Hispanic and Latino Americans
Hispanic Americans and Latino Americans are Americans who are descendants of people from Spain and Latin America, respectively. More it includes all Americans who speak the Spanish language natively, who self-identify as Hispanic or Latino, whether of full or partial ancestry. For the 2010 United States Census, people counted as "Hispanic" or "Latino" were those who identified as one of the specific Hispanic or Latino categories listed on the census questionnaire as well as those who indicated that they were "other Spanish, Hispanic or Latino." The national origins classified as Hispanic or Latino by the United States Census Bureau are the following: Argentine, Colombian, Puerto Rican, Mexican, Costa Rican, Honduran, Panamanian, Bolivian, Spanish American, Ecuadorian, Peruvian and Venezuelan. Brazilian Americans, other Portuguese-speaking Latino groups, non-Spanish speaking Latino groups in the United States are defined as "Latino" by some U. S. government agencies. The Census Bureau uses the terms Hispanic and Latino interchangeably."Origin" can be viewed as the ancestry, nationality group, lineage or country of birth of the person or the person's parents or ancestors before their arrival in the United States.
People who identify as Spanish, Hispanic or Latino may be of any race. As one of the only two designated categories of ethnicity in the United States, Hispanics form a pan-ethnicity incorporating a diversity of inter-related cultural and linguistic heritages. Most Hispanic Americans are of Mexican, Puerto Rican, Salvadoran, Guatemalan or Colombian origin; the predominant origin of regional Hispanic populations varies in different locations across the country. Hispanic Americans are the second fastest-growing ethnic group by percentage growth in the United States after Asian Americans. Hispanic/Latinos overall are the second-largest ethnic group in the United States, after non-Hispanic whites. Hispanics have lived within what is now the United States continuously since the founding of St. Augustine by the Spanish in 1565. After Native Americans, Hispanics are the oldest ethnic group to inhabit much of what is today the United States. Many have Native American ancestry. Spain colonized large areas of what is today the American Southwest and West Coast, as well as Florida.
Its holdings included present-day California, New Mexico, Nevada and Texas, all of which were part of the Republic of Mexico from its independence in 1821 until the end of the Mexican–American War in 1848. Conversely, Hispanic immigrants to the New York-New Jersey metropolitan area derive from a broad spectrum of Latin American states. A study published in 2015 in the American Journal of Human Genetics, based on 23andMe data from 8,663 self-described Latinos, estimated that Latinos in the United States carried a mean of 65.1% European ancestry, 18.0% Native American ancestry, 6.2% African ancestry. The study found that self-described Latinos from the Southwest those along the Mexican border, had the highest mean levels of Native American ancestry; the terms "Hispanic" and "Latino" refer to an ethnicity. Hispanic people may share some commonalities in their language, culture and heritage. According to the Smithsonian Institution, the term "Latino" includes peoples with Portuguese roots, such as Brazilians, as well as those of Spanish-language origin.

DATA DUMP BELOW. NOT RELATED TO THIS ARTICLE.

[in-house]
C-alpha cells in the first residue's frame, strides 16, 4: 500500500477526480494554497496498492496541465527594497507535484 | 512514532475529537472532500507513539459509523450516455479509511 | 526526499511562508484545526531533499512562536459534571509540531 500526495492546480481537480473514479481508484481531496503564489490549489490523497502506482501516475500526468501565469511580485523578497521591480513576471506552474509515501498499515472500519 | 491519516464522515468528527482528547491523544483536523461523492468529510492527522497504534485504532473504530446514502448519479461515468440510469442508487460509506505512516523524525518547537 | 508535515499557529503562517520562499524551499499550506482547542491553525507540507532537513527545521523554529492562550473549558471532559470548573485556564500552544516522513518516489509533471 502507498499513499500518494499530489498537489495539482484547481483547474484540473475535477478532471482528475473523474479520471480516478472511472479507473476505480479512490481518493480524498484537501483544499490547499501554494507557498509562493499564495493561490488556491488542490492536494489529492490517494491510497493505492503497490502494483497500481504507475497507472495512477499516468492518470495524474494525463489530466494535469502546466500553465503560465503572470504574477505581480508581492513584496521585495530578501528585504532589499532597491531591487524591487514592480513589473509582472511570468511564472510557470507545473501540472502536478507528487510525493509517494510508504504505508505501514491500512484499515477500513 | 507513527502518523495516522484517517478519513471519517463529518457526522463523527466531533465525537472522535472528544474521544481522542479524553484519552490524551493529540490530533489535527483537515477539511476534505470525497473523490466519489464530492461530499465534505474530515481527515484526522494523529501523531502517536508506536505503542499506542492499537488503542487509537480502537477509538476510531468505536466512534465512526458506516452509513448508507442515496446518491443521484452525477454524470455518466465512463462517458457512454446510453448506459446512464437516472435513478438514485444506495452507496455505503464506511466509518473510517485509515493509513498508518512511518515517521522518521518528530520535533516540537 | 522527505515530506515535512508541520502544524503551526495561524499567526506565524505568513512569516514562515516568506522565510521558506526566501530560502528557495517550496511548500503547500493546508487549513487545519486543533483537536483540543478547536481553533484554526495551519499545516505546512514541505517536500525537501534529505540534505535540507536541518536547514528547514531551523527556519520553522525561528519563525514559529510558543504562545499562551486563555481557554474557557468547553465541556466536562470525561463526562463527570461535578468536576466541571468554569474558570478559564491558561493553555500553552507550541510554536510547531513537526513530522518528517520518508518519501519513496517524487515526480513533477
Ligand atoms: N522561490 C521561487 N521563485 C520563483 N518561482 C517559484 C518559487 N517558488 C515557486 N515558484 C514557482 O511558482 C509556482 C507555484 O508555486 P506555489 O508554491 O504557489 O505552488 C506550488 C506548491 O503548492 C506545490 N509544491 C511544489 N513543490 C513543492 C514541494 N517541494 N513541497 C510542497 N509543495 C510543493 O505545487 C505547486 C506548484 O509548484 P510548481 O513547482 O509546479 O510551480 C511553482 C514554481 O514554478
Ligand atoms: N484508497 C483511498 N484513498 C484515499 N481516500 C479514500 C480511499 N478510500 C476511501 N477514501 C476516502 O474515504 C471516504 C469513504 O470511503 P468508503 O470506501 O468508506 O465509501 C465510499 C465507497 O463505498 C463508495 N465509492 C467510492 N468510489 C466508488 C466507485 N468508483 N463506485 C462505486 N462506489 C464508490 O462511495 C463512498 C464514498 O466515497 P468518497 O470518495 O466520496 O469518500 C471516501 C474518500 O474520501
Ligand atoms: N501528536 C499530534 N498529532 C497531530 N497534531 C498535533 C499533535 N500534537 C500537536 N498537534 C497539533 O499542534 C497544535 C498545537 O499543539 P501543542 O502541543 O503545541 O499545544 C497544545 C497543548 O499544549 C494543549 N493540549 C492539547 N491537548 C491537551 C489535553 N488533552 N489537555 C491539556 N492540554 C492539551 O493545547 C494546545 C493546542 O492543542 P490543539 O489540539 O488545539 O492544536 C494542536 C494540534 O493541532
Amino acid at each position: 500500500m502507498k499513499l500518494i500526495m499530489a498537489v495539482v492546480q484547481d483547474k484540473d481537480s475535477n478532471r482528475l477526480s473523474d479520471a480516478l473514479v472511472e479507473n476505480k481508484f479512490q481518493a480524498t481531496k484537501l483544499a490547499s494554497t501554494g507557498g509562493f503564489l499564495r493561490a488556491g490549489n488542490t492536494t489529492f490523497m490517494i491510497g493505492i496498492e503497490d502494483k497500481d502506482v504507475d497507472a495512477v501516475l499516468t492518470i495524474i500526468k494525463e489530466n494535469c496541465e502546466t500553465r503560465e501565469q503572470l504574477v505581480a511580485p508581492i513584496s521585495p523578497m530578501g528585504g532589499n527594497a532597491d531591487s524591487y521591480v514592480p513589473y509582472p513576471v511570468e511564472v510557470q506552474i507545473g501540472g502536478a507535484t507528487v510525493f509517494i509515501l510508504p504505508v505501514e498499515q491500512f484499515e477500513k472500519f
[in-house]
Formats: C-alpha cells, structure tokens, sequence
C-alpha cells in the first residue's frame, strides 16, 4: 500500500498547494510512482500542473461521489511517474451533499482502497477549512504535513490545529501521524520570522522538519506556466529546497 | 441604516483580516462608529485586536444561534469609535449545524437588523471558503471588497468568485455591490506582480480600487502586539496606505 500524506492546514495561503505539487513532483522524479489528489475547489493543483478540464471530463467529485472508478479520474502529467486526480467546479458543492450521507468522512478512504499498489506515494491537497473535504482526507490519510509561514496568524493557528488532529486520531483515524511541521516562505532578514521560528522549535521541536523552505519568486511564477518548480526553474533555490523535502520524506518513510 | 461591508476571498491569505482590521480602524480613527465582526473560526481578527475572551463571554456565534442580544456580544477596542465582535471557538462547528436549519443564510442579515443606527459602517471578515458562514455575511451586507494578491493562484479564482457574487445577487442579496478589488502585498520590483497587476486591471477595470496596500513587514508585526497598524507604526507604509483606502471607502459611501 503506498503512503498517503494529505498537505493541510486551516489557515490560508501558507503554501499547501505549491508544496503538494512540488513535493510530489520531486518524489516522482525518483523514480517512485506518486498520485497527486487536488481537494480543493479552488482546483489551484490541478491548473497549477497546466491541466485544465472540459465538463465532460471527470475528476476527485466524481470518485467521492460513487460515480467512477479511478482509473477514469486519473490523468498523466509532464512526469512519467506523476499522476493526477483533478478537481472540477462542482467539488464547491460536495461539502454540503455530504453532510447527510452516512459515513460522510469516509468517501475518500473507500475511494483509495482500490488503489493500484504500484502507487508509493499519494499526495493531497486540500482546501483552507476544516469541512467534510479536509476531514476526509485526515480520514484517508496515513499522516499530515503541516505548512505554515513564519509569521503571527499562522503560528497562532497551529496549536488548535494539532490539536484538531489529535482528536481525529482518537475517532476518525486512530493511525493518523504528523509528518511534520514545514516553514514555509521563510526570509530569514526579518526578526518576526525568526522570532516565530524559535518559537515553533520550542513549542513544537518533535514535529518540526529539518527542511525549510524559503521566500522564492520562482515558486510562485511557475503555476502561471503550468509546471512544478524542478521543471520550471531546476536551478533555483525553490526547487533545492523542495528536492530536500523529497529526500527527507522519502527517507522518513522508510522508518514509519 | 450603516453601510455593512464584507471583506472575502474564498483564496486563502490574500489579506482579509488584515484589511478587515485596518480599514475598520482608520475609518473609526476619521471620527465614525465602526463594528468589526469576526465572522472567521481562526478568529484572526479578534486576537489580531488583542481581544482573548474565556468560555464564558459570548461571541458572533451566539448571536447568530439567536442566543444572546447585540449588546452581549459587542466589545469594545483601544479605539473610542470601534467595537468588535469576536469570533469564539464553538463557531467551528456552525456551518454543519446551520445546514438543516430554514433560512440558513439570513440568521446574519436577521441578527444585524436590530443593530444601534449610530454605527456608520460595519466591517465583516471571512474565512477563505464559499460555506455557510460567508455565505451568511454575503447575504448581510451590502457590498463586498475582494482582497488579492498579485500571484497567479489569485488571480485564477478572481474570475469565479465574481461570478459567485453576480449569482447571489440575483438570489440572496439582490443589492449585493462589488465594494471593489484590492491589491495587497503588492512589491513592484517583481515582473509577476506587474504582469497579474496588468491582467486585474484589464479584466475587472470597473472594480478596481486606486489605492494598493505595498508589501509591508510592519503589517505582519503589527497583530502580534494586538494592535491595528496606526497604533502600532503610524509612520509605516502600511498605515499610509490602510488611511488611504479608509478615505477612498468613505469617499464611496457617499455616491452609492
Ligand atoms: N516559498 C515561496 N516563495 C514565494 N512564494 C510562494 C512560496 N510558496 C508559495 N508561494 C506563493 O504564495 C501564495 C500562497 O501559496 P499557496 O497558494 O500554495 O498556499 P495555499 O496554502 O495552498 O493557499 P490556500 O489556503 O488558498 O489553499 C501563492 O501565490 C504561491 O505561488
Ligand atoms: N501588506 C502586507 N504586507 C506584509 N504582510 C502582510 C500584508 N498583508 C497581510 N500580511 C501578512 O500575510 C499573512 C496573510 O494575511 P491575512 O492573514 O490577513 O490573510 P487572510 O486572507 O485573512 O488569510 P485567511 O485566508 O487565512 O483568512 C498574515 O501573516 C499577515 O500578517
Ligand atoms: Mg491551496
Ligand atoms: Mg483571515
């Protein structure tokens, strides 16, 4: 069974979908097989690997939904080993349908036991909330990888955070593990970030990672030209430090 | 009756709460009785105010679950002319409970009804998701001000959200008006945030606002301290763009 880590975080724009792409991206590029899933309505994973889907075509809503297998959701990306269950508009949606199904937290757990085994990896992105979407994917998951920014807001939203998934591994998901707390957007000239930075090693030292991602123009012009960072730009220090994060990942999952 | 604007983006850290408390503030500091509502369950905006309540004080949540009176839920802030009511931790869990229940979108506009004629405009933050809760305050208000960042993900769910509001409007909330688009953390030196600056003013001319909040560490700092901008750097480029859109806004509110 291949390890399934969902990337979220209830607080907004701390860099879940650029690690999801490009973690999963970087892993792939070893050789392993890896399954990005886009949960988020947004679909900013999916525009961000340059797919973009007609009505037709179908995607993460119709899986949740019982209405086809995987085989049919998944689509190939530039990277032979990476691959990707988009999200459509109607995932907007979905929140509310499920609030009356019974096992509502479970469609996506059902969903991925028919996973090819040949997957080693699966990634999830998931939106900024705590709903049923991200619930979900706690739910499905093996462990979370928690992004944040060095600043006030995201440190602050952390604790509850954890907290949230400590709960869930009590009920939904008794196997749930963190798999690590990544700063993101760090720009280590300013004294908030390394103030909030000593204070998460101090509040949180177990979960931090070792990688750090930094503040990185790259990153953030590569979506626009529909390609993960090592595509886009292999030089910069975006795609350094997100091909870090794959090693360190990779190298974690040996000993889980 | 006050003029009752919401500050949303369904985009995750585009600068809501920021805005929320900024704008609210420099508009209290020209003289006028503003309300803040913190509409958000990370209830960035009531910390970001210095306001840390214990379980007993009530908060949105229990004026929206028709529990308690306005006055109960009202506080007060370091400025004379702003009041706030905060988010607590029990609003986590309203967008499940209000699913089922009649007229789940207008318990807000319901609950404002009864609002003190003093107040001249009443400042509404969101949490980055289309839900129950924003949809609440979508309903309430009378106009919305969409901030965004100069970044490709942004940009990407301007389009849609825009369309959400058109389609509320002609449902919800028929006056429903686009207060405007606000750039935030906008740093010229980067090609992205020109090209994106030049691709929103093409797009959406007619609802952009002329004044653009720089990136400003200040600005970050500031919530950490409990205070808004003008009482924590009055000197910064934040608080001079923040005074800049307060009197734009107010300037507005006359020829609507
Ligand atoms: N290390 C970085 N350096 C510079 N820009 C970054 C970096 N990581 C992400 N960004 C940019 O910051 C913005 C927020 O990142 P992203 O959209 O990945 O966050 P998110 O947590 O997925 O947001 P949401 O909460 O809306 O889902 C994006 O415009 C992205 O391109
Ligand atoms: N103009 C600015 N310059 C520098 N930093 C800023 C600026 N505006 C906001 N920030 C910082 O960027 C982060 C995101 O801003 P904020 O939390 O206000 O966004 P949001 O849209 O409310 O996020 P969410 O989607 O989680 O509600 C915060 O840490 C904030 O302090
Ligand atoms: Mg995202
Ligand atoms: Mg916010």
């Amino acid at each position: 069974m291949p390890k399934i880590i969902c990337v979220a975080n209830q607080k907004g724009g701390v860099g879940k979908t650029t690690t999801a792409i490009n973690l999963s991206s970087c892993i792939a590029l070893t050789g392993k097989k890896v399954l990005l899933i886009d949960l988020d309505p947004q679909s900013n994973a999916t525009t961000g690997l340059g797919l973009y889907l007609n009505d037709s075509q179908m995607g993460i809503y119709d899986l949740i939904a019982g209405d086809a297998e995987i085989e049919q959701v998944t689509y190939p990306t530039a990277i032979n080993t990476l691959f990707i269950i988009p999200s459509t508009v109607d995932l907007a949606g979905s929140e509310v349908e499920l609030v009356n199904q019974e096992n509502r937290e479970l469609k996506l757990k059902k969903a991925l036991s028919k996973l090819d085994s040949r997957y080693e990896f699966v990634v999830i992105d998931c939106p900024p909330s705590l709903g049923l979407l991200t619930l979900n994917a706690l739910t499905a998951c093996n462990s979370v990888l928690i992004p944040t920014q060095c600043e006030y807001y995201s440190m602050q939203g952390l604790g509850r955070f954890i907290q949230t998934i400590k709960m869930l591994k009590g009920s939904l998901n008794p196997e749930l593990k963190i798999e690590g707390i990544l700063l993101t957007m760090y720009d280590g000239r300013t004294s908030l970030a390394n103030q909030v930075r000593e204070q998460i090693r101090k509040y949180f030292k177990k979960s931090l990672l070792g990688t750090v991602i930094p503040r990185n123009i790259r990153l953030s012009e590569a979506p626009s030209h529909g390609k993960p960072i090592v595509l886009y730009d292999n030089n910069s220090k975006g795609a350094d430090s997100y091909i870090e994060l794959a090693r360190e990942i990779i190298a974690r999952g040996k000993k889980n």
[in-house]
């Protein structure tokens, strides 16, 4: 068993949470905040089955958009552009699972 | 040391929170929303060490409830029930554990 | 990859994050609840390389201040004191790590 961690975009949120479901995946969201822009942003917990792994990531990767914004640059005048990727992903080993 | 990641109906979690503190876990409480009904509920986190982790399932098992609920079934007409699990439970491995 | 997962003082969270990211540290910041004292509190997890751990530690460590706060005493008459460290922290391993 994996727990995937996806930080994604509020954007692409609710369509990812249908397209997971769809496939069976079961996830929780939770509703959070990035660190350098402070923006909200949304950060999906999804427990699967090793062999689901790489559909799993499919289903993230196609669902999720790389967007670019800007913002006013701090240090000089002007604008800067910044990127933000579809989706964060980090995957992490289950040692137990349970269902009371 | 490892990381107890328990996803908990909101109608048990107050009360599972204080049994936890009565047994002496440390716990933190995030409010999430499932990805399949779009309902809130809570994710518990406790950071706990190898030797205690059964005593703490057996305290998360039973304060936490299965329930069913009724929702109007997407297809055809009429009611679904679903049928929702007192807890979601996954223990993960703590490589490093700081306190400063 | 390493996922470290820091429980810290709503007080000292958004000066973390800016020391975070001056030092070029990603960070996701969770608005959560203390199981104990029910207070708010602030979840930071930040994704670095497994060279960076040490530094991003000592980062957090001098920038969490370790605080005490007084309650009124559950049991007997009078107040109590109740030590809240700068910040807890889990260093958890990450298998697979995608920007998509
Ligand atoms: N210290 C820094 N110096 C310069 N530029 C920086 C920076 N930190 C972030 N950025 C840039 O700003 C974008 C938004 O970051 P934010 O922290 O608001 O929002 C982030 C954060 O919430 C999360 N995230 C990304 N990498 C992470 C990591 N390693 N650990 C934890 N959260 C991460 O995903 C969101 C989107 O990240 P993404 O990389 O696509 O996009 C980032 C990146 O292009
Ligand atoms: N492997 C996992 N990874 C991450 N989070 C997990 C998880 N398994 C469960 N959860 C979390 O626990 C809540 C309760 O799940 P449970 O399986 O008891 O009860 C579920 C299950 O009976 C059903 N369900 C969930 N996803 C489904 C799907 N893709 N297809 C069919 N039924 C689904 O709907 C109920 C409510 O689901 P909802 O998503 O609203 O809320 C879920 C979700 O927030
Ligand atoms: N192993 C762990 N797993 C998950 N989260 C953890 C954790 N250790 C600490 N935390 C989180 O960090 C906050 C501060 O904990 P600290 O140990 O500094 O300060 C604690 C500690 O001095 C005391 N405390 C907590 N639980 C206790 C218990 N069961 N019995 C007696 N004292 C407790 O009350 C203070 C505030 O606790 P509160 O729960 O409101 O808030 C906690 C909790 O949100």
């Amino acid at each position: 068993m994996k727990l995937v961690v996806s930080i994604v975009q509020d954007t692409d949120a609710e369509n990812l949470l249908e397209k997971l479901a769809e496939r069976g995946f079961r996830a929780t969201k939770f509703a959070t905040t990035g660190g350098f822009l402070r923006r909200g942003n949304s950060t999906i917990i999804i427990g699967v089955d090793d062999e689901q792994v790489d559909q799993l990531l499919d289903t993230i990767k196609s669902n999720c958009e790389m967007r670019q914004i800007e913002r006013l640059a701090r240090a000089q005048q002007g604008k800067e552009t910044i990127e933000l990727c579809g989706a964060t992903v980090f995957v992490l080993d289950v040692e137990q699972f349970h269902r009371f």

In the United States, many Hispanics and Latinos are of both Native American ancestry. Others are predominantly of European ancestry or of Amerindian ancestry. Many Hispanics and Latinos from the Caribbean, as well as other regions of Latin America where African slavery was widespread, may be of sub-Saharan African descent as well; the difference between the terms Hispanic and Latino is confusing to some. The U. S. Census Bureau equates the two terms and defines them as referring to anyone from Spain and the Spanish-speaking countries of the Americas. After the Mexican–American War concluded in 1848, term Hispanic or Spanish American was used to describe the Hispanos of New Mexico within the American Southwest; the 1970 United States Census controversially broadened the definition to "a person of Mexican, Puerto Rican, South or Central American, or other Spanish culture or origin, regardless of race". This is now the common formal and colloquial definition of the term within the United States, outside of New Mexico.
The term Latino has developed a number of definitions. One definition of Latino is "a Latin male in the United States"; this is the oldest and the original definition used in the United States, first used in 1946. This definition encompasses Spanish speakers from both Europe and the Americas. Under this definition, immigrants from Spain and immigrants from Latin America are both Latino; this definition is consistent with the 21st-century usage by the U. S. Census Bureau and OMB, as the two agencies use Latino interchangeably. A definition of Latino is as a condensed form of the term "Latino-Americano", the Spanish word for Latin-American, or someone who comes from Latin America. Under this definition a Mexican American or Puerto Rican, for example, is both a Hispanic and a Latino. A Brazilian American is a Latino by this definition, which includes those of Portuguese-speaking origin from Latin America. However, an immigrant from Spain would be classified as European or White by American sta